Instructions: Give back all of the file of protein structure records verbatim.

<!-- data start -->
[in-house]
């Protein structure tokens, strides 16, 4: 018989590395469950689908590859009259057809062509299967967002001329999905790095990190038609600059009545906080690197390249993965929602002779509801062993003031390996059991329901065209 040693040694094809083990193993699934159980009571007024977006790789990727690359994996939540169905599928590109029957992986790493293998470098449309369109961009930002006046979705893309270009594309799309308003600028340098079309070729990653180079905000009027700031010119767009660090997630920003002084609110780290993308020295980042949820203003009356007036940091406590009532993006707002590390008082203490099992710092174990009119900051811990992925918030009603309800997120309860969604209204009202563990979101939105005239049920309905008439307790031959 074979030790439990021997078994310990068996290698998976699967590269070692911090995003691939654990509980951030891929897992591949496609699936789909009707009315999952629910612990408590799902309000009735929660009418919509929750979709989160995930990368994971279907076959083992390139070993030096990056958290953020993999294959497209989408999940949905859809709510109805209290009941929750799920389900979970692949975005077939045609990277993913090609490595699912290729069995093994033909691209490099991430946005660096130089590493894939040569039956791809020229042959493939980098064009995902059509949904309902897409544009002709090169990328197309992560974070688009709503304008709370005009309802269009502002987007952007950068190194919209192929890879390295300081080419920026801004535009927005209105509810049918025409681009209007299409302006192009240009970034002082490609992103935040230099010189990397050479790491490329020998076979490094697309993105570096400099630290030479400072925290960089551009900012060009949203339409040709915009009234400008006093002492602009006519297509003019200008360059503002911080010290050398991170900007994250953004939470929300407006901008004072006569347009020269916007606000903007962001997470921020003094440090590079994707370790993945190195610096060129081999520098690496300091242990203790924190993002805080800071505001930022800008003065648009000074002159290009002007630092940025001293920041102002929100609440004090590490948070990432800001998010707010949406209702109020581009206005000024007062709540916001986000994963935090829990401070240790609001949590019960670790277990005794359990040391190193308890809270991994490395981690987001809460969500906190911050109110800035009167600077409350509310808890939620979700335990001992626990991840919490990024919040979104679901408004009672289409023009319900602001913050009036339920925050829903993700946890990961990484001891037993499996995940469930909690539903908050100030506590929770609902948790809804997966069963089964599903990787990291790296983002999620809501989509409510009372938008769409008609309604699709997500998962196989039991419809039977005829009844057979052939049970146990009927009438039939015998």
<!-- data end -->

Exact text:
[in-house]
């Protein structure tokens, strides 16, 4: 018989590395469950689908590859009259057809062509299967967002001329999905790095990190038609600059009545906080690197390249993965929602002779509801062993003031390996059991329901065209 040693040694094809083990193993699934159980009571007024977006790789990727690359994996939540169905599928590109029957992986790493293998470098449309369109961009930002006046979705893309270009594309799309308003600028340098079309070729990653180079905000009027700031010119767009660090997630920003002084609110780290993308020295980042949820203003009356007036940091406590009532993006707002590390008082203490099992710092174990009119900051811990992925918030009603309800997120309860969604209204009202563990979101939105005239049920309905008439307790031959 074979030790439990021997078994310990068996290698998976699967590269070692911090995003691939654990509980951030891929897992591949496609699936789909009707009315999952629910612990408590799902309000009735929660009418919509929750979709989160995930990368994971279907076959083992390139070993030096990056958290953020993999294959497209989408999940949905859809709510109805209290009941929750799920389900979970692949975005077939045609990277993913090609490595699912290729069995093994033909691209490099991430946005660096130089590493894939040569039956791809020229042959493939980098064009995902059509949904309902897409544009002709090169990328197309992560974070688009709503304008709370005009309802269009502002987007952007950068190194919209192929890879390295300081080419920026801004535009927005209105509810049918025409681009209007299409302006192009240009970034002082490609992103935040230099010189990397050479790491490329020998076979490094697309993105570096400099630290030479400072925290960089551009900012060009949203339409040709915009009234400008006093002492602009006519297509003019200008360059503002911080010290050398991170900007994250953004939470929300407006901008004072006569347009020269916007606000903007962001997470921020003094440090590079994707370790993945190195610096060129081999520098690496300091242990203790924190993002805080800071505001930022800008003065648009000074002159290009002007630092940025001293920041102002929100609440004090590490948070990432800001998010707010949406209702109020581009206005000024007062709540916001986000994963935090829990401070240790609001949590019960670790277990005794359990040391190193308890809270991994490395981690987001809460969500906190911050109110800035009167600077409350509310808890939620979700335990001992626990991840919490990024919040979104679901408004009672289409023009319900602001913050009036339920925050829903993700946890990961990484001891037993499996995940469930909690539903908050100030506590929770609902948790809804997966069963089964599903990787990291790296983002999620809501989509409510009372938008769409008609309604699709997500998962196989039991419809039977005829009844057979052939049970146990009927009438039939015998």